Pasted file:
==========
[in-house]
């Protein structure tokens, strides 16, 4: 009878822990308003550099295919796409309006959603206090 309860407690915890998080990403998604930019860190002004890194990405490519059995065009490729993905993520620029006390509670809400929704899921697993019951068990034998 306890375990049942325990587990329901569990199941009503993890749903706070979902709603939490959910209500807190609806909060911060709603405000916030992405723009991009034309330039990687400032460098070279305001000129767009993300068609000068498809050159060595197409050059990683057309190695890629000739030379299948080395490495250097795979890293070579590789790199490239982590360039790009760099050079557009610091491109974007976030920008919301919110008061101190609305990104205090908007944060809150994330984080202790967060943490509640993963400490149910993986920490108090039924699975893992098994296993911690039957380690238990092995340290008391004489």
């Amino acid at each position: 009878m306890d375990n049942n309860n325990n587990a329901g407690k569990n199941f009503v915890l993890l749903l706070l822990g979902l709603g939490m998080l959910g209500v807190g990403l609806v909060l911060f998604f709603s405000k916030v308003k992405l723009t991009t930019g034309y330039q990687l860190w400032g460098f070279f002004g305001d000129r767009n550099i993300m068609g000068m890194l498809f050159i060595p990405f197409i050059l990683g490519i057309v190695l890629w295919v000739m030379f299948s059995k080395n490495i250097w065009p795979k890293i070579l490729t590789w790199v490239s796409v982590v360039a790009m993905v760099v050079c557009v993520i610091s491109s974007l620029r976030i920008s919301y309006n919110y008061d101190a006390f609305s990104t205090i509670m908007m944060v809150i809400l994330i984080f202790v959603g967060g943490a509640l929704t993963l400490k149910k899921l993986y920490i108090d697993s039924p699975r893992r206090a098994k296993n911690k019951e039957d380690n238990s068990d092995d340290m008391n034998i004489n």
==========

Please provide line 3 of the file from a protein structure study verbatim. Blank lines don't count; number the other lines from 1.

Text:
């Amino acid at each position: 009878m306890d375990n049942n309860n325990n587990a329901g407690k569990n199941f009503v915890l993890l749903l706070l822990g979902l709603g939490m998080l959910g209500v807190g990403l609806v909060l911060f998604f709603s405000k916030v308003k992405l723009t991009t930019g034309y330039q990687l860190w400032g460098f070279f002004g305001d000129r767009n550099i993300m068609g000068m890194l498809f050159i060595p990405f197409i050059l990683g490519i057309v190695l890629w295919v000739m030379f299948s059995k080395n490495i250097w065009p795979k890293i070579l490729t590789w790199v490239s796409v982590v360039a790009m993905v760099v050079c557009v993520i610091s491109s974007l620029r976030i920008s919301y309006n919110y008061d101190a006390f609305s990104t205090i509670m908007m944060v809150i809400l994330i984080f202790v959603g967060g943490a509640l929704t993963l400490k149910k899921l993986y920490i108090d697993s039924p699975r893992r206090a098994k296993n911690k019951e039957d380690n238990s068990d092995d340290m008391n034998i004489n």